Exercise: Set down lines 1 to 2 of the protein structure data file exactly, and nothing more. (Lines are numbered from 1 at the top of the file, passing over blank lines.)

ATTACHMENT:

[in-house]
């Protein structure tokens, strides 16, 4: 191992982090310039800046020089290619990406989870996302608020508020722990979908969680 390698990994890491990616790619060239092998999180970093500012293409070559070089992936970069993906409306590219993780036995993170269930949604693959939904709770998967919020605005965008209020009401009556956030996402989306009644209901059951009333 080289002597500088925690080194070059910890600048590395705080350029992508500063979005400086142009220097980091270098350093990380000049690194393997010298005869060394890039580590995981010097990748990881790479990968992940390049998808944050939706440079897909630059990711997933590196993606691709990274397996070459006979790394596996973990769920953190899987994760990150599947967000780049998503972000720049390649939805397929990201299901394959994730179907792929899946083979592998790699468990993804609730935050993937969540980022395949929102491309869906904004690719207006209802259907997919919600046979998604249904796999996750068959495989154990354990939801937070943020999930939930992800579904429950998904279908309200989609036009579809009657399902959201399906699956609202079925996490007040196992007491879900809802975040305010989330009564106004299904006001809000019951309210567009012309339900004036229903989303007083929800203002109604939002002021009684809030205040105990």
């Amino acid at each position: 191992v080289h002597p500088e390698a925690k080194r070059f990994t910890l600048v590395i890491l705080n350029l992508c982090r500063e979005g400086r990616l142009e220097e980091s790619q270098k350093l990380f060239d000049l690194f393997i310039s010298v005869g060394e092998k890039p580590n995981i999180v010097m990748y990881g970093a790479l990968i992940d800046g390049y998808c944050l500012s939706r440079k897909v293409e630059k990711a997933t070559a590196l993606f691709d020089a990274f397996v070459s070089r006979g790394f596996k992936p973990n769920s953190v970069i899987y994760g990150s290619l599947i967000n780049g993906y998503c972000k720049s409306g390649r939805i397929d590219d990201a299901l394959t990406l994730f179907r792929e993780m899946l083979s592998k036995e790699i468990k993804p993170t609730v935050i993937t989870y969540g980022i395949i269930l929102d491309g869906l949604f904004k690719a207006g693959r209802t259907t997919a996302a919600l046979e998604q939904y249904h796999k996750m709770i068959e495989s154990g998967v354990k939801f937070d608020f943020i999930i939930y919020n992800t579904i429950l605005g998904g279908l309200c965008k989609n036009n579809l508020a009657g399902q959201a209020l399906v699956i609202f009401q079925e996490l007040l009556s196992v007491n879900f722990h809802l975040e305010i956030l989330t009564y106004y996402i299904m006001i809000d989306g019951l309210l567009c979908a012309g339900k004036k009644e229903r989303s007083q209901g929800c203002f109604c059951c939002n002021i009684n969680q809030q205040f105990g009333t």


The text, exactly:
[in-house]
């Protein structure tokens, strides 16, 4: 191992982090310039800046020089290619990406989870996302608020508020722990979908969680 390698990994890491990616790619060239092998999180970093500012293409070559070089992936970069993906409306590219993780036995993170269930949604693959939904709770998967919020605005965008209020009401009556956030996402989306009644209901059951009333 080289002597500088925690080194070059910890600048590395705080350029992508500063979005400086142009220097980091270098350093990380000049690194393997010298005869060394890039580590995981010097990748990881790479990968992940390049998808944050939706440079897909630059990711997933590196993606691709990274397996070459006979790394596996973990769920953190899987994760990150599947967000780049998503972000720049390649939805397929990201299901394959994730179907792929899946083979592998790699468990993804609730935050993937969540980022395949929102491309869906904004690719207006209802259907997919919600046979998604249904796999996750068959495989154990354990939801937070943020999930939930992800579904429950998904279908309200989609036009579809009657399902959201399906699956609202079925996490007040196992007491879900809802975040305010989330009564106004299904006001809000019951309210567009012309339900004036229903989303007083929800203002109604939002002021009684809030205040105990």